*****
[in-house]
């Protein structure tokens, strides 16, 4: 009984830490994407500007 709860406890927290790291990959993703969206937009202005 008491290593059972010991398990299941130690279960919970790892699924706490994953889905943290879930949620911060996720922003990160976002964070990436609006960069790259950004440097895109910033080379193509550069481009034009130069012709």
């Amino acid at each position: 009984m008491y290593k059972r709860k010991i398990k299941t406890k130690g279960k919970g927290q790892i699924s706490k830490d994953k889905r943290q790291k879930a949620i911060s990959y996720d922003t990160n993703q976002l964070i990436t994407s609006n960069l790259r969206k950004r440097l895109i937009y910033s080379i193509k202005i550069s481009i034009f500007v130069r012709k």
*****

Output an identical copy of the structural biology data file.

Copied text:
[in-house]
């Protein structure tokens, strides 16, 4: 009984830490994407500007 709860406890927290790291990959993703969206937009202005 008491290593059972010991398990299941130690279960919970790892699924706490994953889905943290879930949620911060996720922003990160976002964070990436609006960069790259950004440097895109910033080379193509550069481009034009130069012709």
């Amino acid at each position: 009984m008491y290593k059972r709860k010991i398990k299941t406890k130690g279960k919970g927290q790892i699924s706490k830490d994953k889905r943290q790291k879930a949620i911060s990959y996720d922003t990160n993703q976002l964070i990436t994407s609006n960069l790259r969206k950004r440097l895109i937009y910033s080379i193509k202005i550069s481009i034009f500007v130069r012709k």